Our goal is to execute the mission and goals of the program through development of the training facility, didactic and clinical education of the students, marketing the program to targeted departments of universities and individuals within the desired demographics (Bachelor’s degree with a concentration in a life science degree such as Biomedical/Electrical Engineer, Biology, Exercise Physiology/Kinesiology, Nursing, etc.), and improving the curriculum to be an accredited educational program within the Texas Higher Education system. Currently, we are approved by the University of Texas System and Texas Higher Education Coordinating Board; we are the only program of its kind in the University of Texas System. We will also be working towards recognition from the IBHRE as an endorsed program.3 In the future, we intend to evolve into providing education for small companies that wish to enhance their corporate product training by providing more in-depth EP/ECG didactic training. Courses for allied health professionals are in the planning stages to provide additional expertise to practicing clinicians in physician offices, hospital device clinics, and cath/EP labs. IBHRE prep courses are another area where we intend to grow. Finally, we hope to develop advanced training courses for tenured field representatives.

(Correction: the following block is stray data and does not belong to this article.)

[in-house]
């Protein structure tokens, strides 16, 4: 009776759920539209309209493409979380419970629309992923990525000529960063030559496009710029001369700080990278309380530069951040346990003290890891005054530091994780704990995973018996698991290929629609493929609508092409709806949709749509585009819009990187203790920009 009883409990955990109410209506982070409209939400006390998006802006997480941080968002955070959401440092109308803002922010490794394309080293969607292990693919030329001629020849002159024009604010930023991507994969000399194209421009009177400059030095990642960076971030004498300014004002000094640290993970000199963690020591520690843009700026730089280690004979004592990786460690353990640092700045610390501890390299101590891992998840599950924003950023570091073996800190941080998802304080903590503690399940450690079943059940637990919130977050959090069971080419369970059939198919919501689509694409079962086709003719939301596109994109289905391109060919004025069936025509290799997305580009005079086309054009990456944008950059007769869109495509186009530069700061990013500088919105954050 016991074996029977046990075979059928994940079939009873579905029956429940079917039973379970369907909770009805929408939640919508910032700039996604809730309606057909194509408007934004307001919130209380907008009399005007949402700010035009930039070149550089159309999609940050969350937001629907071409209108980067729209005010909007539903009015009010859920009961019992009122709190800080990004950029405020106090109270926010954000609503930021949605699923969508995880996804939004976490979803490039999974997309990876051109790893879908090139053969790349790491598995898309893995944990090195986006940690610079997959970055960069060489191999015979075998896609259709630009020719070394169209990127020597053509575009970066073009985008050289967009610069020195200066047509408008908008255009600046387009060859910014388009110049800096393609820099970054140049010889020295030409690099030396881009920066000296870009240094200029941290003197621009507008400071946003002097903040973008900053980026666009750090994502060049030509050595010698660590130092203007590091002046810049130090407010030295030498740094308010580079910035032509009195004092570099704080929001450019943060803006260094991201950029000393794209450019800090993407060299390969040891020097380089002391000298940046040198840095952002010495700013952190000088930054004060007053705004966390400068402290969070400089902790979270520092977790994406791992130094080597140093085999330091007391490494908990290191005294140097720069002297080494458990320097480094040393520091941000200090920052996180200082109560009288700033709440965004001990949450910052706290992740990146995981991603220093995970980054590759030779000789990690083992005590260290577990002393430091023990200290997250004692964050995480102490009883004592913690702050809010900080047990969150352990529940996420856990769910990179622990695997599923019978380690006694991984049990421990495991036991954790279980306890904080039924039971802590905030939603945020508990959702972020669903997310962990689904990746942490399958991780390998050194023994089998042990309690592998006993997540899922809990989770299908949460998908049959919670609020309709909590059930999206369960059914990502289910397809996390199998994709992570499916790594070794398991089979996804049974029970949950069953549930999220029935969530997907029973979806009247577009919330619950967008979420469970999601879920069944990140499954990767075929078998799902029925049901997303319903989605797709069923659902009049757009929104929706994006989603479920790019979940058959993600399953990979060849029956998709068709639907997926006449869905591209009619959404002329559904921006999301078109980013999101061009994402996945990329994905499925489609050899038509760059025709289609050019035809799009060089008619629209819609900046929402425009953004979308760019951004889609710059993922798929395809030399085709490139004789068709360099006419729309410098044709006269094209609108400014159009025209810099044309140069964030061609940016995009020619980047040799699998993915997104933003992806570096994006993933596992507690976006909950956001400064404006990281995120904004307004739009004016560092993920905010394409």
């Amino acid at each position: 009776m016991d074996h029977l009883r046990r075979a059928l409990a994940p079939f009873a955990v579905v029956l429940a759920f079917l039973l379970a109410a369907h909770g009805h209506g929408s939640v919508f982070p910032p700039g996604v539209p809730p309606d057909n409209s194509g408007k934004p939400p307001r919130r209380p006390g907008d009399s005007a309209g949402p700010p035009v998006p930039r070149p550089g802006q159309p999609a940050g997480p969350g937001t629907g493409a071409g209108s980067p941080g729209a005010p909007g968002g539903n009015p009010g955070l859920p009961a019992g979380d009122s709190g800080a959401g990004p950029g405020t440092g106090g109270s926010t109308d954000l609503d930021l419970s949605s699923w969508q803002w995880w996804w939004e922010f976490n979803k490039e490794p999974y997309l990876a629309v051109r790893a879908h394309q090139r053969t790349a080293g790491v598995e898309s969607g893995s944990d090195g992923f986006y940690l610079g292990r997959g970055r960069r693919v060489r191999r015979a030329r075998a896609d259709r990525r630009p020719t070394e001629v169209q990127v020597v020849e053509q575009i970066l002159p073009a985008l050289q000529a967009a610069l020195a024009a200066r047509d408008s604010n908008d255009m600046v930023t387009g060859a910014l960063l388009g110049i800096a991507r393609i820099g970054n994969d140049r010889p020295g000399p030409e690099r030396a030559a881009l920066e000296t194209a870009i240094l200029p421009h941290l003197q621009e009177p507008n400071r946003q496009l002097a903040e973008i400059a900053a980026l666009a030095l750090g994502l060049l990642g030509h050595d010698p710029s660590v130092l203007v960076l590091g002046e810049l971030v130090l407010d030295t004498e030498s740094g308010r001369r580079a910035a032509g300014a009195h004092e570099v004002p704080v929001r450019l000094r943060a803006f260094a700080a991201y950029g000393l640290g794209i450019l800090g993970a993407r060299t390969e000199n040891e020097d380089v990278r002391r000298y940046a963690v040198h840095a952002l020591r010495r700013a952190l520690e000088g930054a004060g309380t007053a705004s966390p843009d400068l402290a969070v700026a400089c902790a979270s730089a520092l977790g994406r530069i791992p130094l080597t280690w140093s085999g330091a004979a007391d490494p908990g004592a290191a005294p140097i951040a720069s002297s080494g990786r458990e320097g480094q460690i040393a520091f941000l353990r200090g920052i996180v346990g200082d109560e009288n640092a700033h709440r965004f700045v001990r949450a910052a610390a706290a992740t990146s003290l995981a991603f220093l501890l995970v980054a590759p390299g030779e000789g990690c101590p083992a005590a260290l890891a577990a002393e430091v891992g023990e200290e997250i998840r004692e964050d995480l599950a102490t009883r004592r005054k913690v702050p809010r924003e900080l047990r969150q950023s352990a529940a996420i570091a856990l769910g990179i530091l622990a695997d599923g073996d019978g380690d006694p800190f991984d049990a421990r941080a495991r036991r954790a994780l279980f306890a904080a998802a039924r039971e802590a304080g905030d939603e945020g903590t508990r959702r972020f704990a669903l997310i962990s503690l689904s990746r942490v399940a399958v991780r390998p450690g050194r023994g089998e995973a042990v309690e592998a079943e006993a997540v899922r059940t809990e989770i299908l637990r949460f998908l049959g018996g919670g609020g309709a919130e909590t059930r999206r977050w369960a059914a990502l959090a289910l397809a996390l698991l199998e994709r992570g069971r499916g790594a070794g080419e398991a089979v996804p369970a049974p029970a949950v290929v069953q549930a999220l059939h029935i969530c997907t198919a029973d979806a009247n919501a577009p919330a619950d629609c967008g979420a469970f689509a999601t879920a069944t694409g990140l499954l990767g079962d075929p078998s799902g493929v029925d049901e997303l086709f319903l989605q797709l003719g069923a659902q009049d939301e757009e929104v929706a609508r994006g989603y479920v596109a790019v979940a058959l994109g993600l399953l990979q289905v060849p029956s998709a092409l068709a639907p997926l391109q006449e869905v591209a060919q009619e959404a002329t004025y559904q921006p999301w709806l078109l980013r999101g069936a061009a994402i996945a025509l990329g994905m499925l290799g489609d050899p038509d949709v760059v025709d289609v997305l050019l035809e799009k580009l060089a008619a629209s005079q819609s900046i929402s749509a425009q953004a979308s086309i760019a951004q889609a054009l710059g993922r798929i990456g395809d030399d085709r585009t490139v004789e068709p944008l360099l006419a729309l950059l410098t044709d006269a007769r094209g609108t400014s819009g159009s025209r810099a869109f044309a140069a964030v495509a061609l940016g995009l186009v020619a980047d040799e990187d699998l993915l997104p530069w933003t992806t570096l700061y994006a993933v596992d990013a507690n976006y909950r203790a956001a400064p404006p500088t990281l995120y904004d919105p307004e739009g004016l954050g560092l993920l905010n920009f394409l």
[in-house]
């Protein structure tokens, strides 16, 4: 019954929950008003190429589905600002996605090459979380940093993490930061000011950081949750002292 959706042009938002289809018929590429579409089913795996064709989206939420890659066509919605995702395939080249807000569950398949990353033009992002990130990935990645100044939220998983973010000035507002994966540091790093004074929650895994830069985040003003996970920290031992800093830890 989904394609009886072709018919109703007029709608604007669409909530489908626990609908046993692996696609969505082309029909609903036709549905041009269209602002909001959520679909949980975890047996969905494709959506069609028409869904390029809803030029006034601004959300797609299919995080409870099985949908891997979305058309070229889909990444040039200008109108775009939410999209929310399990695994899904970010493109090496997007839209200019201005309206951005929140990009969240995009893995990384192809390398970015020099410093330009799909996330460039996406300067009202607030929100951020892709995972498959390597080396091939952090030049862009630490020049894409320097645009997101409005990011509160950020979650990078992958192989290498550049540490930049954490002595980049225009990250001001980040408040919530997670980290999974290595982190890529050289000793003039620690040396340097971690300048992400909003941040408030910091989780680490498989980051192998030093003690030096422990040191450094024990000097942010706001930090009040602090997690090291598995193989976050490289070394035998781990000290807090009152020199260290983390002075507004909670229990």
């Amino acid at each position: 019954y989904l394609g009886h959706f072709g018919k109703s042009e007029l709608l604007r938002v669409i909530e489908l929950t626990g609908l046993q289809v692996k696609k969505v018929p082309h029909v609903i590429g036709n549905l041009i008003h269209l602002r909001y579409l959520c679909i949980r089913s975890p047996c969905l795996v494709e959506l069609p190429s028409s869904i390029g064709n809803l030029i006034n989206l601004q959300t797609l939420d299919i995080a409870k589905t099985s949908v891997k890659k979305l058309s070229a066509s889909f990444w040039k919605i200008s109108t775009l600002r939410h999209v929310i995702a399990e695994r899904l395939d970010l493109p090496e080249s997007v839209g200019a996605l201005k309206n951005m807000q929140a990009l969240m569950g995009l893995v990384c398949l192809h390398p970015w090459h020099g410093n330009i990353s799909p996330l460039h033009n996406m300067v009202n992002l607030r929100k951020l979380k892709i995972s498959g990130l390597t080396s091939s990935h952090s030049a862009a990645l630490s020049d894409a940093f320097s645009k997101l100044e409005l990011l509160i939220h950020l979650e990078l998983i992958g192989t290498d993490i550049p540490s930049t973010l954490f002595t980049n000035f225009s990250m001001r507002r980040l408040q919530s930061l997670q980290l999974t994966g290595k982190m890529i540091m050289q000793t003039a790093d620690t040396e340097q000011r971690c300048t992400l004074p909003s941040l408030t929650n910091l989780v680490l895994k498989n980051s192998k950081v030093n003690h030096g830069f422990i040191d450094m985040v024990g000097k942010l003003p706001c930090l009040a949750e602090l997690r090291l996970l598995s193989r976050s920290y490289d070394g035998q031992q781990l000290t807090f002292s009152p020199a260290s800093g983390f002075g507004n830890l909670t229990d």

For more information, please visit: https://bit.ly/2Jpsy1p
- Deering TF, Clair WK, Delaughter MC, et al. A Heart Rhythm Society Electrophysiology Workforce Study: Concurrent survey analysis of physician workforce trends. Heart Rhythm. 2010;7(9):1346-1355.
- Tatkare D. Cardiac Monitoring & Cardiac Rhythm Management Market by Product (Electrocardiogram (ECG) Devices, Implantable Loop Recorders (ILR), Cardiac Output Monitoring (COM) Devices, Event Monitors, Pacemakers, Cardiac Resynchronization Therapy (CRT) Devices, Defibrillators, and Ventricular Assist Devices (VADs)) and by End User (Hospitals & Clinics, Home Settings, and Ambulatory Surgical Centers (ASCs)) - Global Opportunity Analysis and Industry Forecast, 2014-2022. Allied Market Research. Available at https://bit.ly/2JyIn9h. Accessed June 7, 2018.
- Endorsed Programs and Products. International Board of Heart Rhythm Examiners (IBHRE). Available at https://bit.ly/2xPuUFm. Accessed June 7, 2018.
- Naccarelli GV, Conti JB, DiMarco JP, Tracy CM. Task force 6: training in specialized electrophysiology, cardiac pacing, and arrhythmia management. Heart Rhythm. 2008;5(2):332-337.